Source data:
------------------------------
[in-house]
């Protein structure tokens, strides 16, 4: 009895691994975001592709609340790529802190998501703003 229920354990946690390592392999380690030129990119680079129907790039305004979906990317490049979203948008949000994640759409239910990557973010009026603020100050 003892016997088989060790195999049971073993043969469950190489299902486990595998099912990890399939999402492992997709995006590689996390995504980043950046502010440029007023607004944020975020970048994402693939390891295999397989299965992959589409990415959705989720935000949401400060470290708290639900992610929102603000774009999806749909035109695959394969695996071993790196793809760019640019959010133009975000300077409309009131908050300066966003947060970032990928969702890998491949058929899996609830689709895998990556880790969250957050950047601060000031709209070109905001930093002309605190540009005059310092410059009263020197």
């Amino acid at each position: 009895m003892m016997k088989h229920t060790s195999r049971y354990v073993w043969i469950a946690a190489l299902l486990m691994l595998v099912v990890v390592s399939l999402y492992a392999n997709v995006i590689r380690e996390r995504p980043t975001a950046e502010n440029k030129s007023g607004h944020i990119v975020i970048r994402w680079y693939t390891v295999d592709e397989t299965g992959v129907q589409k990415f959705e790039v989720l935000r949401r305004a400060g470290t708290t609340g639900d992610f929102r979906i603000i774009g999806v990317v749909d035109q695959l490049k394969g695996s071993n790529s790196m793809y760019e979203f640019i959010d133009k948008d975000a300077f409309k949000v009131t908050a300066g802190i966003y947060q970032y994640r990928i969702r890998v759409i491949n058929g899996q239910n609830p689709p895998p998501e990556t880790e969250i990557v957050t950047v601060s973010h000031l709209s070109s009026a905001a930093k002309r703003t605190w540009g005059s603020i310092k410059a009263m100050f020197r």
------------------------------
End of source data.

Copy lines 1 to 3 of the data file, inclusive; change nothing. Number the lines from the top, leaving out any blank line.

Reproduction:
[in-house]
């Protein structure tokens, strides 16, 4: 009895691994975001592709609340790529802190998501703003 229920354990946690390592392999380690030129990119680079129907790039305004979906990317490049979203948008949000994640759409239910990557973010009026603020100050 003892016997088989060790195999049971073993043969469950190489299902486990595998099912990890399939999402492992997709995006590689996390995504980043950046502010440029007023607004944020975020970048994402693939390891295999397989299965992959589409990415959705989720935000949401400060470290708290639900992610929102603000774009999806749909035109695959394969695996071993790196793809760019640019959010133009975000300077409309009131908050300066966003947060970032990928969702890998491949058929899996609830689709895998990556880790969250957050950047601060000031709209070109905001930093002309605190540009005059310092410059009263020197």
């Amino acid at each position: 009895m003892m016997k088989h229920t060790s195999r049971y354990v073993w043969i469950a946690a190489l299902l486990m691994l595998v099912v990890v390592s399939l999402y492992a392999n997709v995006i590689r380690e996390r995504p980043t975001a950046e502010n440029k030129s007023g607004h944020i990119v975020i970048r994402w680079y693939t390891v295999d592709e397989t299965g992959v129907q589409k990415f959705e790039v989720l935000r949401r305004a400060g470290t708290t609340g639900d992610f929102r979906i603000i774009g999806v990317v749909d035109q695959l490049k394969g695996s071993n790529s790196m793809y760019e979203f640019i959010d133009k948008d975000a300077f409309k949000v009131t908050a300066g802190i966003y947060q970032y994640r990928i969702r890998v759409i491949n058929g899996q239910n609830p689709p895998p998501e990556t880790e969250i990557v957050t950047v601060s973010h000031l709209s070109s009026a905001a930093k002309r703003t605190w540009g005059s603020i310092k410059a009263m100050f020197r």